5.   Dedicated staff will monitor and evaluate the program using objective criteria to enable the Agency to make decisions regarding its potential for expansion.


Addressing a Vital Need

A top-line indicator under USAID Forward’s “Talent Management” is for 200 FSOs to participate in mentoring programs by the end of FY 2014.  To be fully successful, USAID needs employee development models that address the realities of current demographics, namely:

  • Over 60% of current USAID FSOs at grade FS01 or higher are eligible to retire over the next four years.
  • Nearly 900 FSOs have joined USAID in the past three years; that’s almost 50% of the total FSO workforce.
  • On the average, FSOs spend only one year as an FS05, three years as an FS04, two years as an FS03, and two years as an FY02, before moving up a grade.


One result of this overall demographic picture is that less experienced FSOs are increasingly thrust into positions of leading people, acting as senior managers, and managing complex programs without having had the opportunity to acquire vital skills and experience from working with a variety of experienced colleagues at various posts.  At the same time, the Agency’s pool of senior officers who are qualified to prepare staff for leadership and management is shrinking.


Optimizing On-the-Job Mentoring.  We learn our jobs through a range of sources: observing what others do well or do poorly, conversing with colleagues, reflecting on our actions, and formal training.  Studies show that 80-90% of what we learn is through on-the-job activities while 10-20% of what we learn is through training. Because of USAID FSO demographics, USAID/HR is helping missions throughout the world supplement on-the-job training with formal mentoring models that aim to accelerate FSO development through on-the-spot guidance, coaching and feedback. These models recognize that effective mentors complement and strengthen the vital role that supervisors play in developing FSOs.  Effective mentors also augment the time and effort that senior mission management spends on coaching FSOs – thus allowing managers to focus more on organizational and interagency leadership roles.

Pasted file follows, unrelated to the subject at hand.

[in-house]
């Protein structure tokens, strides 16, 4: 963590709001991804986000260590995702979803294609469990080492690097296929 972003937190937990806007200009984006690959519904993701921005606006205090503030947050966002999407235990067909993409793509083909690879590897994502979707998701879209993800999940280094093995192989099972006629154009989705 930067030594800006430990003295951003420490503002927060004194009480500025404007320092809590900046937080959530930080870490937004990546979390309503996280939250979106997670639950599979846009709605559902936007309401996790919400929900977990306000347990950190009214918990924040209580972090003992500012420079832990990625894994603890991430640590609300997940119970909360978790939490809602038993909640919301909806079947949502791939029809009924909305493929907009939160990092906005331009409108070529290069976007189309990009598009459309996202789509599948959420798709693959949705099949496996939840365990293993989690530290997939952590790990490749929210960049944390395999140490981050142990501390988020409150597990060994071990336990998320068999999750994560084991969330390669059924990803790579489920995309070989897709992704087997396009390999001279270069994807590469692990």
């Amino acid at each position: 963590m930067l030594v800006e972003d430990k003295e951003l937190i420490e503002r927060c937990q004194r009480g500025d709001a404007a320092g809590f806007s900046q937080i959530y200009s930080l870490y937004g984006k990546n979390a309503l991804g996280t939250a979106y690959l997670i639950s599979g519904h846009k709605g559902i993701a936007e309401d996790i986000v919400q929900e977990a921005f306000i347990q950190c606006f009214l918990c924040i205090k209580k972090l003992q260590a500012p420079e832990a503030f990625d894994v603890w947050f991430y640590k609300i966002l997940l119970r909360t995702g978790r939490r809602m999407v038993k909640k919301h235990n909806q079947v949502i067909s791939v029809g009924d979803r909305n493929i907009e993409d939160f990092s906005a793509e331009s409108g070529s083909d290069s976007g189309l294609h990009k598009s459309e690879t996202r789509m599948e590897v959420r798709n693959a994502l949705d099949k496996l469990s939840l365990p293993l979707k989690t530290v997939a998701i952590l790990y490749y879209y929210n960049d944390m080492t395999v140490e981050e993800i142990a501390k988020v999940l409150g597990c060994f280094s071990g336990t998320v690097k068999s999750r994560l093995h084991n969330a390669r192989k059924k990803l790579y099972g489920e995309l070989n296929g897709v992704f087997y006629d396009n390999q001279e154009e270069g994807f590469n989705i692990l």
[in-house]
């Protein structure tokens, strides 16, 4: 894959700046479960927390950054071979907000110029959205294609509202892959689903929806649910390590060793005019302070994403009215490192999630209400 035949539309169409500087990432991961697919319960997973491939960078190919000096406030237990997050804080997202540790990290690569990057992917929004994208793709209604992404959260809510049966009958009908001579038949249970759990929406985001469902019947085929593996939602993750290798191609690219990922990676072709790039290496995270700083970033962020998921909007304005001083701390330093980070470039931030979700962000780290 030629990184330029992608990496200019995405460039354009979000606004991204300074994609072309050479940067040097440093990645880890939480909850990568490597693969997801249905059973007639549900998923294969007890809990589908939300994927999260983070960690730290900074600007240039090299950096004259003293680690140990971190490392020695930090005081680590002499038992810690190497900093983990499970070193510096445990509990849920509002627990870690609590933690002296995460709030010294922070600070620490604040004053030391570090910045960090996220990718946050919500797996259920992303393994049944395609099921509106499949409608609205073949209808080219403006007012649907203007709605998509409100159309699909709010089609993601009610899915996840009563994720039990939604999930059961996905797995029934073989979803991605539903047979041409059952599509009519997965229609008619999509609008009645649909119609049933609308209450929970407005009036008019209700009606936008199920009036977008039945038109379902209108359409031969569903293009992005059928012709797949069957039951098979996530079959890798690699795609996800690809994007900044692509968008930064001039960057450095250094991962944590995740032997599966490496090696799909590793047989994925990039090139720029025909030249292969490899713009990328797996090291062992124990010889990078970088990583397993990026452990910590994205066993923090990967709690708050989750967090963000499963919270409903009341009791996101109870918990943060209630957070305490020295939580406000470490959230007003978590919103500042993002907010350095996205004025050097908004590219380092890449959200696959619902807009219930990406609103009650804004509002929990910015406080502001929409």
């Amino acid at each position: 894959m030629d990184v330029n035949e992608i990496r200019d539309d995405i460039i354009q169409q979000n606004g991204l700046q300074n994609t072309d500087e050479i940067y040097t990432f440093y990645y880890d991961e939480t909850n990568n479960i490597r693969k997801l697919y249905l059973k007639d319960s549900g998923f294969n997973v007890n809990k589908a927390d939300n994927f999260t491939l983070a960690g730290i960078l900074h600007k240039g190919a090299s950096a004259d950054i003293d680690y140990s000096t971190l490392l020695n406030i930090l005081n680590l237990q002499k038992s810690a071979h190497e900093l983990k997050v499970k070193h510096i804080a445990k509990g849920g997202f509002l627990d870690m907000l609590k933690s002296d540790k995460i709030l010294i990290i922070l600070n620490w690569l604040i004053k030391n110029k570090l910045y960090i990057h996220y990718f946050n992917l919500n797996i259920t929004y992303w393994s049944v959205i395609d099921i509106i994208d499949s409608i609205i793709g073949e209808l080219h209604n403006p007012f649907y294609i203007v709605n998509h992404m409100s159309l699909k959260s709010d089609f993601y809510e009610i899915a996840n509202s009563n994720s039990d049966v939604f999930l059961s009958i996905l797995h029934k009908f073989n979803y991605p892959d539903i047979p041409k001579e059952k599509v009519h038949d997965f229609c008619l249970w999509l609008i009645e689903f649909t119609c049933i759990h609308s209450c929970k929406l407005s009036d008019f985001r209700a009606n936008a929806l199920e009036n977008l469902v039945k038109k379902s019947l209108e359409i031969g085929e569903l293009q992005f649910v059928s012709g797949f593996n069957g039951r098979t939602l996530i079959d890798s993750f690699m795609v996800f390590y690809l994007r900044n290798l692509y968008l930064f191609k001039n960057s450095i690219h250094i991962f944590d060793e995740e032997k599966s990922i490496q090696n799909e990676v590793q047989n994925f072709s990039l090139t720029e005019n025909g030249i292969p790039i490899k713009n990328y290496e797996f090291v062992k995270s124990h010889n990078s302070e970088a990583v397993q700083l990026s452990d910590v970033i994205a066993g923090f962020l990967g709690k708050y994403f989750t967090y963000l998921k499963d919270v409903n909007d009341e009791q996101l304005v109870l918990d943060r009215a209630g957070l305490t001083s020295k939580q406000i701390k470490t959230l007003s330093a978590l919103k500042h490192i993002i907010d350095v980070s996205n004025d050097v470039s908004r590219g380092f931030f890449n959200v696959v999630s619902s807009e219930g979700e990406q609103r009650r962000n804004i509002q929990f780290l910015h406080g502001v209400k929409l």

The E&E Bureau requires a best practice mentoring program that accelerates development of FSOs in a cost-effective way that also meets Agency-specific needs.  Take a look at the world’s top organizations which rapidly develop leaders and where people love to work — such as REI, Google, McKinsey and Company, and Trader Joe’s — and you will find on-the-job learning programs that utilize senior employees and alumni as mentors. These programs train their mentors how to provide feedback and coaching to mentees on specific projects and tasks, enabling such organizations to effectively place employees in challenging roles which build confidence, skills and leadership. Missions are already implementing various models to achieve these aims. In addition, the E&E Bureau will pilot a mentoring model to augment these efforts.


The E&E Bureau’s pilot program will work as follows:


UAA-Identified USAID Alumni as Mentors  

The UAA is ideally positioned to identify mentors for selection by USAID for the following reasons: